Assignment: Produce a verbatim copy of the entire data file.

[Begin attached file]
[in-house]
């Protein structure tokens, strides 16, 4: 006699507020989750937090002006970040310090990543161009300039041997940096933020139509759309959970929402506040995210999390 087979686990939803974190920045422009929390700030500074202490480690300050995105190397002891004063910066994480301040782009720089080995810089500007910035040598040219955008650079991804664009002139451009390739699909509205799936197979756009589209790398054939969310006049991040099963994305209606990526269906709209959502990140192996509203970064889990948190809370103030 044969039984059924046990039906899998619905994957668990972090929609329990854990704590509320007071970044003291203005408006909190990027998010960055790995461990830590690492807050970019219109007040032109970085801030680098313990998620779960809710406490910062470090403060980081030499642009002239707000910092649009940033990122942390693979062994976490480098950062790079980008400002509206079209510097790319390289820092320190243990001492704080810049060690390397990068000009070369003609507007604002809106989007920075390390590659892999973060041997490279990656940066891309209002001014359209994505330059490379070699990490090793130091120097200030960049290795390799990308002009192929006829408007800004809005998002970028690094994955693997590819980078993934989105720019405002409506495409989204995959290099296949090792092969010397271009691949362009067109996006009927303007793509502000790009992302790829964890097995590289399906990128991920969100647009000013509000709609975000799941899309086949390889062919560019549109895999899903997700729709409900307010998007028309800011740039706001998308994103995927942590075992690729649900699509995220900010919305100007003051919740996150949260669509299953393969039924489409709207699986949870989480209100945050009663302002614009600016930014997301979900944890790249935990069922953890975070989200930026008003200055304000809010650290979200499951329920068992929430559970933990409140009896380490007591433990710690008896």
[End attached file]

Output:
[in-house]
């Protein structure tokens, strides 16, 4: 006699507020989750937090002006970040310090990543161009300039041997940096933020139509759309959970929402506040995210999390 087979686990939803974190920045422009929390700030500074202490480690300050995105190397002891004063910066994480301040782009720089080995810089500007910035040598040219955008650079991804664009002139451009390739699909509205799936197979756009589209790398054939969310006049991040099963994305209606990526269906709209959502990140192996509203970064889990948190809370103030 044969039984059924046990039906899998619905994957668990972090929609329990854990704590509320007071970044003291203005408006909190990027998010960055790995461990830590690492807050970019219109007040032109970085801030680098313990998620779960809710406490910062470090403060980081030499642009002239707000910092649009940033990122942390693979062994976490480098950062790079980008400002509206079209510097790319390289820092320190243990001492704080810049060690390397990068000009070369003609507007604002809106989007920075390390590659892999973060041997490279990656940066891309209002001014359209994505330059490379070699990490090793130091120097200030960049290795390799990308002009192929006829408007800004809005998002970028690094994955693997590819980078993934989105720019405002409506495409989204995959290099296949090792092969010397271009691949362009067109996006009927303007793509502000790009992302790829964890097995590289399906990128991920969100647009000013509000709609975000799941899309086949390889062919560019549109895999899903997700729709409900307010998007028309800011740039706001998308994103995927942590075992690729649900699509995220900010919305100007003051919740996150949260669509299953393969039924489409709207699986949870989480209100945050009663302002614009600016930014997301979900944890790249935990069922953890975070989200930026008003200055304000809010650290979200499951329920068992929430559970933990409140009896380490007591433990710690008896």